I recently came back from a vacation across the pond and while the weather was “on and off” that didn’t stop me from traveling or sightseeing. England is a really big place (well, depends on who you ask) so it is really impossible to see everything in such a short time (A week) which is why you research and choose what you feel is of importance to you on this go around.Which I did and I’m happy to say more or less that my goal was reached and accomplished (minus the 2 things recommended by a friend that I didn’t know about).
So, based on everything I did, let me tell you about what I thought about the stuff I did.
HOUSES OF PARLIAMENT
This is the heart of London where everything happens. Going through I tried to compare it with our version of the Senate and House (not sure if it’s an accurate description though) and here, it’s defined as the House of Lords and the House of Commons. You can tell that the building is steeped in History by it’s design. Not only that, but there’s one room where all the Queens and Kings hang (including the current )and I stopped and “visualised” what it was like back then. All the sculptures of people who are long, long gone that passed through even the door that Charles 1 walked through . There’s a reason why you need to knock now as apparently, Charles 1 stormed through this door demanding the head of 5 people he said commited treason (If you look closely, the door is still damaged and ironically, if you look above the door, the wall is damaged from the bombs of WWII. Churchill aid to leave as is as a reminder).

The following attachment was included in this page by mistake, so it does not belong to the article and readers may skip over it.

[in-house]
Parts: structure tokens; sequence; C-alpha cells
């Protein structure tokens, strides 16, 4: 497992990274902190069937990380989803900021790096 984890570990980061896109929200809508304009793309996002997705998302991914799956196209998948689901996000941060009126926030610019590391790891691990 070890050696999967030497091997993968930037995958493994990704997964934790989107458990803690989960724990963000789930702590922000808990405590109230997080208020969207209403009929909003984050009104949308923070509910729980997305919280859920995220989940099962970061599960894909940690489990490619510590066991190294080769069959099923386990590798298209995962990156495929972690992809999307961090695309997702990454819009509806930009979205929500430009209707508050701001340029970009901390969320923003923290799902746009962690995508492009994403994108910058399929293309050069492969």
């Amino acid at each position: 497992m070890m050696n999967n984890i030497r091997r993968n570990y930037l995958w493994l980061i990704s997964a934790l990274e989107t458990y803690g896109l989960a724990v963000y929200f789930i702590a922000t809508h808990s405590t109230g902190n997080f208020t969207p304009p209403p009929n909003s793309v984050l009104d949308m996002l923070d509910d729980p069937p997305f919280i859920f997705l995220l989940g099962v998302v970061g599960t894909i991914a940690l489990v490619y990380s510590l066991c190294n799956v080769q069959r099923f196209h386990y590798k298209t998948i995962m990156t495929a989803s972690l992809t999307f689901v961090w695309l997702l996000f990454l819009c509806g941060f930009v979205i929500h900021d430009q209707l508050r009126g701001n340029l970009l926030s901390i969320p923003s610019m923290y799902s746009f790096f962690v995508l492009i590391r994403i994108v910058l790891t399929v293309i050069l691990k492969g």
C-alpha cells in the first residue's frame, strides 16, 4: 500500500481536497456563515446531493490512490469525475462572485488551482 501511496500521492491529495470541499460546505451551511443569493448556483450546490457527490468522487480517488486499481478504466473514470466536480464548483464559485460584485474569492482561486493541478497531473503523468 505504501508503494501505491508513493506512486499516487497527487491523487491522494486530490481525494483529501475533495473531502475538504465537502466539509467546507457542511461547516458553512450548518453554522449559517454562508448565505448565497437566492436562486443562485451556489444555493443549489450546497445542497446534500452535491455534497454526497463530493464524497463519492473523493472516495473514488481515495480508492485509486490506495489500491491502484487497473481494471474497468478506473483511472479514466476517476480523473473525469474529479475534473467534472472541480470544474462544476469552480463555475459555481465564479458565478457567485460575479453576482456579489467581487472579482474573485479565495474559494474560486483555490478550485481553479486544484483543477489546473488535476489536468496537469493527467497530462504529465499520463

You actually enter from a place called WESTMINSTER HALL which was built in the 1500’s and is very significant because it’s also called THE GREAT HALL because it’s where a few people lied in state here such as Churchill. Also, it’s where leaders come to speak (Mandela, Obama). Unfortunately, I wasn’t allowed to take pictures except for in this room.
This is older then Parliament by about 500 years (give or take) and it’s a church, cathedral, cemetery, memorial.. Basically an all in one and I’m not exaggerating and here’s why.
Basically, how this works is that you go through it (It’s one big area) and as you go off with Jeremy Irons (He’s your guide) you really have to take a look at the gothic design and the detail that went in to it.It’s massive, beautiful and lots of thoughts went into it. You walk past the final resting places of ome of the early monarchy such as Isaac Newton, King Henry (the first one who also was one of the original designers), his wife, Edward (I forgot which one) Mary Queen of Scots and even some modern day people who are paried beneath the floor (You can’t see them but if you stand on their name plaque, it’s the spot where they are “resting”) even those not buried here (like Willie Shakespeare) still have a memorial to them including Handel who was German.